9. The Wildlife Web I 
10. The Wildlife  Web II
11. Decomposers/Scavengers
12. Population Dynamics
14. Niche
15. Invasive Species
16. Life at Risk

Observe ways that changes in environmental factors, such as humidity, temperature, and light, also affect the organisms in an environment.

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4. Migration
5. Habitat
6. Marine Communities
7. Fresh Water Communities
8. Terrestrial Communities
16. Life at Risk

   
   Grade 5-8
Characteristics of Organisms
Identify the cell as the basic unit of life and the smallest unit that can reproduce itself. Give examples of single and multi-cellular organisms.

Explore and describe an understanding that plants, animals, fungi, and various types of microorganisms are major categories of living organisms. Each category includes many different species. Note that these categories are subject to change. Life does not always fit into neat categories (e.g., are viruses alive?)

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13. Species Diversity

Observe and explain that in single cells there are common features that all cells have as well as differences that determine their function. Compare the features of plant and animal cells noting similarities and differences.

Investigate and illustrate evidence that cell replication results not only in the multiplication of individual cells, but also in the growth and repair of multi-cellular organisms.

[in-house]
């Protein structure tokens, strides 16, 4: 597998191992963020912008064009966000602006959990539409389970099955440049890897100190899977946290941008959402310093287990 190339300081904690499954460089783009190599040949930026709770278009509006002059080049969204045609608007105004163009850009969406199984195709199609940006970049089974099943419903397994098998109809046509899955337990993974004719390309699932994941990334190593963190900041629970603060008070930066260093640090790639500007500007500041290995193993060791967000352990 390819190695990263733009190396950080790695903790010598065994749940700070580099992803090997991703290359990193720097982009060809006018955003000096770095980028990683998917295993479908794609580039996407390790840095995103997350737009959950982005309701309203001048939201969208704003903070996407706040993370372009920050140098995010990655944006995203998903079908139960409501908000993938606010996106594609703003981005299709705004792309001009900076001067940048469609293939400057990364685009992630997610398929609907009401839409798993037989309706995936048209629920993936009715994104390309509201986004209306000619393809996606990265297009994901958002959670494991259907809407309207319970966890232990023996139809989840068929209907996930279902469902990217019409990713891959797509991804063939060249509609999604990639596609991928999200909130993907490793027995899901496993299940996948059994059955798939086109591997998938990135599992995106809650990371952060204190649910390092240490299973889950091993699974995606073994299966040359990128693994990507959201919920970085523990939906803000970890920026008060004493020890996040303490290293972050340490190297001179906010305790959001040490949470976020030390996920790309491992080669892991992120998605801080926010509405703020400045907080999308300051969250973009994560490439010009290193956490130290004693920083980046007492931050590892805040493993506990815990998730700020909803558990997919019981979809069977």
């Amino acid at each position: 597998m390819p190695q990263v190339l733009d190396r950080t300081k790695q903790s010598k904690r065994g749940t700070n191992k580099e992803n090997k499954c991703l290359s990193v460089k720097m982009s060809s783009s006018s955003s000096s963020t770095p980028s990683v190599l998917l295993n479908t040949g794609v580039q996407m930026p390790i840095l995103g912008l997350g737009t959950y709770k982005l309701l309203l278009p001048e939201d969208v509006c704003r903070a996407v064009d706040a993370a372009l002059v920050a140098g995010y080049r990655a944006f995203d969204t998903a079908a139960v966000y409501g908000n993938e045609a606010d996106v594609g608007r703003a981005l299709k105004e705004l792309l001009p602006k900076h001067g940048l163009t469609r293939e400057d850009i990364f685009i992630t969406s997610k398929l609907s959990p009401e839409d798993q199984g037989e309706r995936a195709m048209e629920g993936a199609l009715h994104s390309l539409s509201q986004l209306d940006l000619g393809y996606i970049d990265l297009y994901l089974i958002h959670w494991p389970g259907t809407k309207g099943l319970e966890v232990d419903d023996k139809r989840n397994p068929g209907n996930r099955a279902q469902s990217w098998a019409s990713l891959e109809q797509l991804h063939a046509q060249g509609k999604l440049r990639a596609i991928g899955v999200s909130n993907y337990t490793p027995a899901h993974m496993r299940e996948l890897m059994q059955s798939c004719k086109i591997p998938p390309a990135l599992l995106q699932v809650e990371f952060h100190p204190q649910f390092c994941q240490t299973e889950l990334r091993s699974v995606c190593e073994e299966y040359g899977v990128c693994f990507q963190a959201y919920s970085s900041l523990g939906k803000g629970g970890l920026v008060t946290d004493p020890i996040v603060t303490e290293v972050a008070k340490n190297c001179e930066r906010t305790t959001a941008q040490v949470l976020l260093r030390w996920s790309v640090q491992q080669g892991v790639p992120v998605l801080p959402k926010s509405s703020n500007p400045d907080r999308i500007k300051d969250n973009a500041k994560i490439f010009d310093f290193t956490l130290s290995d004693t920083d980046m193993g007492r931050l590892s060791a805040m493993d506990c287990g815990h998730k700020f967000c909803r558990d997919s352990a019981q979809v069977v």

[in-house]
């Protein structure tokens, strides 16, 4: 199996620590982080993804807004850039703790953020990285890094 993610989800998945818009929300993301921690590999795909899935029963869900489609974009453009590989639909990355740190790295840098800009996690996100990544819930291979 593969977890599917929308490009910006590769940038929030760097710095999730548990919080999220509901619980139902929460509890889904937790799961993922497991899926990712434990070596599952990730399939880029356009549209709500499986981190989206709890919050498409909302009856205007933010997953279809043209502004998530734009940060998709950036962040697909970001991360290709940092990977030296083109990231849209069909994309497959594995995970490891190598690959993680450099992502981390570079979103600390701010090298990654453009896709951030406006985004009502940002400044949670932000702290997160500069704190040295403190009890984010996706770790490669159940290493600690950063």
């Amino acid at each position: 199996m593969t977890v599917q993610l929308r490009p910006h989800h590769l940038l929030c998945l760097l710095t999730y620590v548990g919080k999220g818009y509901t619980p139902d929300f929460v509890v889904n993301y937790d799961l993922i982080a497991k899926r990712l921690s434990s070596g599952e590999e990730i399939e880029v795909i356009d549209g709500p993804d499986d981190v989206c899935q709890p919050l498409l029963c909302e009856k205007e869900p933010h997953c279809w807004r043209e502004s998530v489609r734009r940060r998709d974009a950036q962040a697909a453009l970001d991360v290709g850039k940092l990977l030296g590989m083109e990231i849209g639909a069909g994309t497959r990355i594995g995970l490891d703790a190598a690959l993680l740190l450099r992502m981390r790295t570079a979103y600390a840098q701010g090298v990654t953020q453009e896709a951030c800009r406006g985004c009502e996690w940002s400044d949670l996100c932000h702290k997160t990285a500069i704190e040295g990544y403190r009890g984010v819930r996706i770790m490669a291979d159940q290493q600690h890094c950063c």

Present data to illustrate that all organisms, whether single or multi-cellular, exhibit the same life processes, including growth, reproduction and the exchange of materials and energy with their environments.

Describe ways that cells can differ in multi-cellular organisms, assuming different appearances and carrying out specialized functions.

Investigate and explain that complex multi-cellular organisms are interacting systems of cells, tissues, and organs that fulfill life processes through mechanical, electrical, and chemical means, including procuring or manufacturing food, and breathing and respiration.

Diversity and Adaptation of Organisms
Explain situations in which short-term changes in available food, moisture, or temperature of an ecosystem may result in a change in the number of organisms in a population or in the average size of individual organisms or in the behavior of individuals in a population. Explore through models and evidence ways in which long term changes may result in the elimination of a population or the introduction of new populations.

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12. Population Dynamics